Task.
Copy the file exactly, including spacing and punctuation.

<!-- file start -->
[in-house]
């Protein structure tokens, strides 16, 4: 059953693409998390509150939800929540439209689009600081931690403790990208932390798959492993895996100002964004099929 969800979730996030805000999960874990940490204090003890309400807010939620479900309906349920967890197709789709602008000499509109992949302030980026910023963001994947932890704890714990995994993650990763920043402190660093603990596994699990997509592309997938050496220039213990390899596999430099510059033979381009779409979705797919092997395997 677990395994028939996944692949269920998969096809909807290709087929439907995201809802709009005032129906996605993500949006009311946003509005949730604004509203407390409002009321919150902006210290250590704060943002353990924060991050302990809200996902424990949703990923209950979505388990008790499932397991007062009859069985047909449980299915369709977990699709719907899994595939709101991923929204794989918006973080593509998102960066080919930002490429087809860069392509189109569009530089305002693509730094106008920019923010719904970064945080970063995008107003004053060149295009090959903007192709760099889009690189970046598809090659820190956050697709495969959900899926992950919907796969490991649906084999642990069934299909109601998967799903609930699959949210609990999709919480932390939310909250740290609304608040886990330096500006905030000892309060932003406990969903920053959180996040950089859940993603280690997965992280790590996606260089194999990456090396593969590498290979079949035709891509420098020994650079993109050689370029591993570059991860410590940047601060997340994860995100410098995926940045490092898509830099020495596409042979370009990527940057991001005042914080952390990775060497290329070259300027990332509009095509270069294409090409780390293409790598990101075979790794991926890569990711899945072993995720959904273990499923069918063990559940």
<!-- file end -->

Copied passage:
[in-house]
């Protein structure tokens, strides 16, 4: 059953693409998390509150939800929540439209689009600081931690403790990208932390798959492993895996100002964004099929 969800979730996030805000999960874990940490204090003890309400807010939620479900309906349920967890197709789709602008000499509109992949302030980026910023963001994947932890704890714990995994993650990763920043402190660093603990596994699990997509592309997938050496220039213990390899596999430099510059033979381009779409979705797919092997395997 677990395994028939996944692949269920998969096809909807290709087929439907995201809802709009005032129906996605993500949006009311946003509005949730604004509203407390409002009321919150902006210290250590704060943002353990924060991050302990809200996902424990949703990923209950979505388990008790499932397991007062009859069985047909449980299915369709977990699709719907899994595939709101991923929204794989918006973080593509998102960066080919930002490429087809860069392509189109569009530089305002693509730094106008920019923010719904970064945080970063995008107003004053060149295009090959903007192709760099889009690189970046598809090659820190956050697709495969959900899926992950919907796969490991649906084999642990069934299909109601998967799903609930699959949210609990999709919480932390939310909250740290609304608040886990330096500006905030000892309060932003406990969903920053959180996040950089859940993603280690997965992280790590996606260089194999990456090396593969590498290979079949035709891509420098020994650079993109050689370029591993570059991860410590940047601060997340994860995100410098995926940045490092898509830099020495596409042979370009990527940057991001005042914080952390990775060497290329070259300027990332509009095509270069294409090409780390293409790598990101075979790794991926890569990711899945072993995720959904273990499923069918063990559940």